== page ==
Heaven Hill, founded in 1934, is the largest family-owned spirits-producer in the nation, and the second largest holder of Kentucky bourbon in the world. They are most commonly known for bourbon labels such as Evan Williams, Elijah Craig, Old Fitzgerald and Larceny, among many others. However, a lesser-known brother has blessed this family for the last several years — Parker’s Heritage.
Parker’s Heritage, named after Parker Beam — the sixth generation Master Distiller of the Beam family tree — is a rare, limited release version of the American classic. One hundred personally-selected barrels “from prime locations in the rick house — each with the age and proof Parker feels are just right for such a rare offering” constitute the Heritage Collection. The 10-year, single barrel bourbon is receiving tremendous praise from industry experts, despite not having the maturity of some of the more commonly-known, high-end counterparts (like Pappy van Winkle or Elijah Craig — both with offerings more than 20 years), and it just may be the most highly-regarded bottle to come out of the Beam distillery. It is certainly a personal favorite of this writer, if not too presumptuous to claim on behalf of this article.
So what does this have to do with charity and “Generosity Distilled?” Recently, Master Distiller Parker was diagnosed with ALS, commonly referred to as Lou Gehrig’s Disease — or more recently the-one-with-the-ice-bucket-challenge. In response to life’s latest challenge, Parker created the seventh edition of the Heritage Collection series as the “Promise of Hope” bottling as stated by the ALS Association “one that had a little bit of himself built in.” While perfecting his personal masterpiece, Parker Beam also is contributing to the battled against ALS. For every bottle that is sold, $20 will go to the Promise Fund.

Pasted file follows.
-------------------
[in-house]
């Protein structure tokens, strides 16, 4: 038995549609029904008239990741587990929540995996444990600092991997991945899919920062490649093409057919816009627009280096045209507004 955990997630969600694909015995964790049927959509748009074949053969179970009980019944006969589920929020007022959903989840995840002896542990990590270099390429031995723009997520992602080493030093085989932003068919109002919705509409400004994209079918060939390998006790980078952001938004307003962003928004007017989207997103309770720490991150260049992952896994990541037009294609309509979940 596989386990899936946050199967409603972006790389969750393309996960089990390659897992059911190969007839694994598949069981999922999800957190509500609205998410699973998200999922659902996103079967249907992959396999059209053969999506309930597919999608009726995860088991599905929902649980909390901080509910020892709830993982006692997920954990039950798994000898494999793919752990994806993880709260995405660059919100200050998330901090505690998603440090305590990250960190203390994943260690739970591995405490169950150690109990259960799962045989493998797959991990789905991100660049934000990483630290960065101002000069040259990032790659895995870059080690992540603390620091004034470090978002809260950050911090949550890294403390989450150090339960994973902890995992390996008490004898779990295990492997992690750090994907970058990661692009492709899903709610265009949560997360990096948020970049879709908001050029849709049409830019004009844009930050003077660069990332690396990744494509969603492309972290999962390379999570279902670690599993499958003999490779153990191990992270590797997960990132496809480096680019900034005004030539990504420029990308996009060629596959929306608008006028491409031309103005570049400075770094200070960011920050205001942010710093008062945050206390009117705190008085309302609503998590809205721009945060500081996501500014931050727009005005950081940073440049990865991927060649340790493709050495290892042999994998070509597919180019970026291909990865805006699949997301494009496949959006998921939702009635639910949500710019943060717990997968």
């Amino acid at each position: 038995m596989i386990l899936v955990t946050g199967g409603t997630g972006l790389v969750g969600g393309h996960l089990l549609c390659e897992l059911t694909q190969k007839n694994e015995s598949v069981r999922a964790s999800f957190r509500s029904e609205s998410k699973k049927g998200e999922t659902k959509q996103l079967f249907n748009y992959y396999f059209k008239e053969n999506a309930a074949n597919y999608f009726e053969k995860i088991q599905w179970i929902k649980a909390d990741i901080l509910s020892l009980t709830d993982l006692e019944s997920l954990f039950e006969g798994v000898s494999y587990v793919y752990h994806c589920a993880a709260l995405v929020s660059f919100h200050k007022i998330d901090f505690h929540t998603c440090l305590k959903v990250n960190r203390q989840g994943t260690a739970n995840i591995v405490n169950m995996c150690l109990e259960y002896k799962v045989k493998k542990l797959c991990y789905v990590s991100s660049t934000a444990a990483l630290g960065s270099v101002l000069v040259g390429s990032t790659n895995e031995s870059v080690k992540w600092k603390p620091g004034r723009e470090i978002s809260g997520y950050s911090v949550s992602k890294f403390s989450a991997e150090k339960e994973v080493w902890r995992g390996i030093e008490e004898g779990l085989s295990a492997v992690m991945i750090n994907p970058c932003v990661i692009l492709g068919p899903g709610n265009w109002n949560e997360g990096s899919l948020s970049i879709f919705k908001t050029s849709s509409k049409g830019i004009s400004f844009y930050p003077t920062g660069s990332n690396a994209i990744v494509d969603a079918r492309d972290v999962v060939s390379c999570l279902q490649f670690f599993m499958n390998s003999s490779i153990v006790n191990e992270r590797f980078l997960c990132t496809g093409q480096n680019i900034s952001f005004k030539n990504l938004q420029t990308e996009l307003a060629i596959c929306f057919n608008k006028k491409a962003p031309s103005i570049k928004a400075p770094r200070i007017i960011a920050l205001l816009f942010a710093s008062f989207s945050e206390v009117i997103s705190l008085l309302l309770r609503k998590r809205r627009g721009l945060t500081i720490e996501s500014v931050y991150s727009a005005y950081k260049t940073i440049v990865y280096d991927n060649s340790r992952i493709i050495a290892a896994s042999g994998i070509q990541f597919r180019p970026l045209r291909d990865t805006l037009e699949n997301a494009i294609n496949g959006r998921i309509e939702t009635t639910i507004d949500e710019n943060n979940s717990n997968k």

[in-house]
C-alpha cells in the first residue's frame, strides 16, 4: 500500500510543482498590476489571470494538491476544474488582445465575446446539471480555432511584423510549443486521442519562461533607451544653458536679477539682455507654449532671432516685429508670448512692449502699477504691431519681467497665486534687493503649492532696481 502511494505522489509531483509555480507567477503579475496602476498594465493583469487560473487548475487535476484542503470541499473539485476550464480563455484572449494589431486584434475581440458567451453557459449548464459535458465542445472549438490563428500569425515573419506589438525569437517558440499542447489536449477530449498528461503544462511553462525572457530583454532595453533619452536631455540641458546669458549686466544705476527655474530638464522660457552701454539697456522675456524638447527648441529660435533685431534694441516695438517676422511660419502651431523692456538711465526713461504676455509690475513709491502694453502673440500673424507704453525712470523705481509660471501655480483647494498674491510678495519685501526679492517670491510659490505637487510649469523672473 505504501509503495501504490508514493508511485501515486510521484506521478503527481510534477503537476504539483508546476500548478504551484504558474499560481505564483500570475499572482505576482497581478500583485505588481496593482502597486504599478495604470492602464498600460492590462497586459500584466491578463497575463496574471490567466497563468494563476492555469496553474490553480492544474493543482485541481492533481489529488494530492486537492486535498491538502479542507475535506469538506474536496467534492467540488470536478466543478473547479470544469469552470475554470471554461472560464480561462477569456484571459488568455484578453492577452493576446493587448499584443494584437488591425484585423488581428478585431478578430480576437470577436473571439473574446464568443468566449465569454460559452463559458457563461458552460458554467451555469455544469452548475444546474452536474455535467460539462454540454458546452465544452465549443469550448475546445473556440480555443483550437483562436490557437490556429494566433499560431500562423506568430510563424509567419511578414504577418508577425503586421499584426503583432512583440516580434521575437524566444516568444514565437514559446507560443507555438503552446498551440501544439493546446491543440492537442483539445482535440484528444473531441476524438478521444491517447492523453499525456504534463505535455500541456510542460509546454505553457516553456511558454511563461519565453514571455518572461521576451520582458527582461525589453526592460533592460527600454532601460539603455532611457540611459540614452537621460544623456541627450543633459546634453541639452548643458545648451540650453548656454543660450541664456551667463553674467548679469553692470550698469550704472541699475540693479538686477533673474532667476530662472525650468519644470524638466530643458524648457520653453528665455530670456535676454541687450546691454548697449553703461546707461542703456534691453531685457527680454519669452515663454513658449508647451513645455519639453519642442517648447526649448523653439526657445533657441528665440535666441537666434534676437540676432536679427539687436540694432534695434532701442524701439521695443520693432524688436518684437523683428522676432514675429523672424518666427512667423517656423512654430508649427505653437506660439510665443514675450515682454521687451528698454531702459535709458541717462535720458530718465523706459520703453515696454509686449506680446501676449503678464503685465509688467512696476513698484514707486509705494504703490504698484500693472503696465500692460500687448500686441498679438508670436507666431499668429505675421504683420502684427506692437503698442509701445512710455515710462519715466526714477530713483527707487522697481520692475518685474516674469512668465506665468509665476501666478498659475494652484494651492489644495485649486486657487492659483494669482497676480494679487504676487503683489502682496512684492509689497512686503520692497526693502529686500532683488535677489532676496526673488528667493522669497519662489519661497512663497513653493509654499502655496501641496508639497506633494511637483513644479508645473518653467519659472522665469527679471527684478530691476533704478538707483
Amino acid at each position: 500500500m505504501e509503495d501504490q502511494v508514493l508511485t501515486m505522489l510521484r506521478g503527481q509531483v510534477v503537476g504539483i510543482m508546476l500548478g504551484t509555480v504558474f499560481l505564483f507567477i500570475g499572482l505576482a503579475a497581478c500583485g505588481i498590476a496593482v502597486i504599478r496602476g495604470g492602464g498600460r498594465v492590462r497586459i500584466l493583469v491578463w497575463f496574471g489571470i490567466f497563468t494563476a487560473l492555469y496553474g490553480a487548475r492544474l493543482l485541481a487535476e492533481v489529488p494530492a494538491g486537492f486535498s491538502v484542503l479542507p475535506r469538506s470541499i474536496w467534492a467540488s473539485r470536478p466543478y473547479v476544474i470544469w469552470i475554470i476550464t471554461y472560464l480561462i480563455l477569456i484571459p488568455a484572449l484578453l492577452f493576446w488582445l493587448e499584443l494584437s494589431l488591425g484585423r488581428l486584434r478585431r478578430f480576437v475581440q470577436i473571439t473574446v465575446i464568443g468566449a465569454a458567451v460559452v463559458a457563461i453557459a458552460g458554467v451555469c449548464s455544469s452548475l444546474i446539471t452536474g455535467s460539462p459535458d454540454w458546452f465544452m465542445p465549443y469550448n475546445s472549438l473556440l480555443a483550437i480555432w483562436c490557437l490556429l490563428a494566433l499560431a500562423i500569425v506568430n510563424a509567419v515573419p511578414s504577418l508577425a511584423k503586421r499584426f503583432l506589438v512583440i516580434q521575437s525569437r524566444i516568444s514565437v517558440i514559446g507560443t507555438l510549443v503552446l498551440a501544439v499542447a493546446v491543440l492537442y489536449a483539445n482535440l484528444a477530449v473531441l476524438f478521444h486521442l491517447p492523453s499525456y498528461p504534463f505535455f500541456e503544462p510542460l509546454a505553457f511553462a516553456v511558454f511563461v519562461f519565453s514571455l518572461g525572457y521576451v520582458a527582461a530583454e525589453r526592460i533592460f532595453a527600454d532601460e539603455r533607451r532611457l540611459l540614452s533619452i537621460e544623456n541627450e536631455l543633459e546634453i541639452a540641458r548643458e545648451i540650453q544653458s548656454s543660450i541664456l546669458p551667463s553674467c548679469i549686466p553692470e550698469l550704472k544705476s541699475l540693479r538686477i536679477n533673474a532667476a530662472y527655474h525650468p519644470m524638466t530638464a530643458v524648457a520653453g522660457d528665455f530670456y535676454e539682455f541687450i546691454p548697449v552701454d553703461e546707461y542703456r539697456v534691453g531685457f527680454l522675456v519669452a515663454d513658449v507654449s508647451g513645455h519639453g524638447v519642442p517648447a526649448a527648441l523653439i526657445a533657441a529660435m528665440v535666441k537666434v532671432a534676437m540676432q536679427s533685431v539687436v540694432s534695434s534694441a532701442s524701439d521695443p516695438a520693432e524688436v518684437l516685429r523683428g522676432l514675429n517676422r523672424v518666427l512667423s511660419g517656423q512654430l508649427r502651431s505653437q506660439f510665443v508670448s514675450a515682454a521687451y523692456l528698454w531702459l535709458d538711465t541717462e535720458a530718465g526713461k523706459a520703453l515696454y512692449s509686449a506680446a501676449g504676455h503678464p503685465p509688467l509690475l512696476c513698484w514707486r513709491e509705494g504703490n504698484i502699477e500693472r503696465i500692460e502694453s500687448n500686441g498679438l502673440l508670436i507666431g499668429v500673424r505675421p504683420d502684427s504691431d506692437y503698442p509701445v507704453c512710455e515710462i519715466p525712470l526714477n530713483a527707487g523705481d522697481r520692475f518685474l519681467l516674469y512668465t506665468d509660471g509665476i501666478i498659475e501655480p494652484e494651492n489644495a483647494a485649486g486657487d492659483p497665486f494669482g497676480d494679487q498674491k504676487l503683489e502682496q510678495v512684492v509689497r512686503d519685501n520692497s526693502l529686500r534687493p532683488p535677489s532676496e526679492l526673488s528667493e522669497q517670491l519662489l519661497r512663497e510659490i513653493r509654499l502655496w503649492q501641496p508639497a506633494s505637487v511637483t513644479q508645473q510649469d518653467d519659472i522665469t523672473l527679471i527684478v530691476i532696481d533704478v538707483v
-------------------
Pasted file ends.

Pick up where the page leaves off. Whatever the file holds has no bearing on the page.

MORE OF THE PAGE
The Promise Fund, established in 2013, helps raise awareness and funds for the ALS Association — also the beneficiaries of the ice-bucket challenge — to conduct research, advocacy and care for those inflicted with the perilous malady. When the final bottle of Parker’s Heritage seventh edition is sold, it will have raised over a quarter of a million dollars, as well as countless dollars due to awareness and other fundraising endeavors.
ALS strikes 5,600 Americans every year, and is estimated to afflict 30,000 in the U.S. at any given time. It is an ailment that affects every person differently, and on different timelines. While the average life expectancy is two to five years, some have been known to live with quality for more than five years. There is no cure or treatment that will prevent or reverse the effects of ALS — only devices and therapeutic treatments to help manage the symptoms — so funding for a cure is crucial.
Parker Beam is making his ailment public in hope that his efforts can help the thousands of others who share his condition, and the thousands who will be diagnosed next year, and the year after. His leadership is symbolic of a man who earned induction as a charter member of the Bourbon Hall of Fame, and recipient of Whiskey Advocate’s Lifetime Achievement Award.
The eighth edition is set to release sometime this fall — official release date kept locked away in a vault with the recipe for Coca-Cola — and will undoubtedly live up to Parker’s “masterful” standard. So keep an eye out, because they go fast. And nothing screams Kentucky hospitality like being charitable with your bourbon.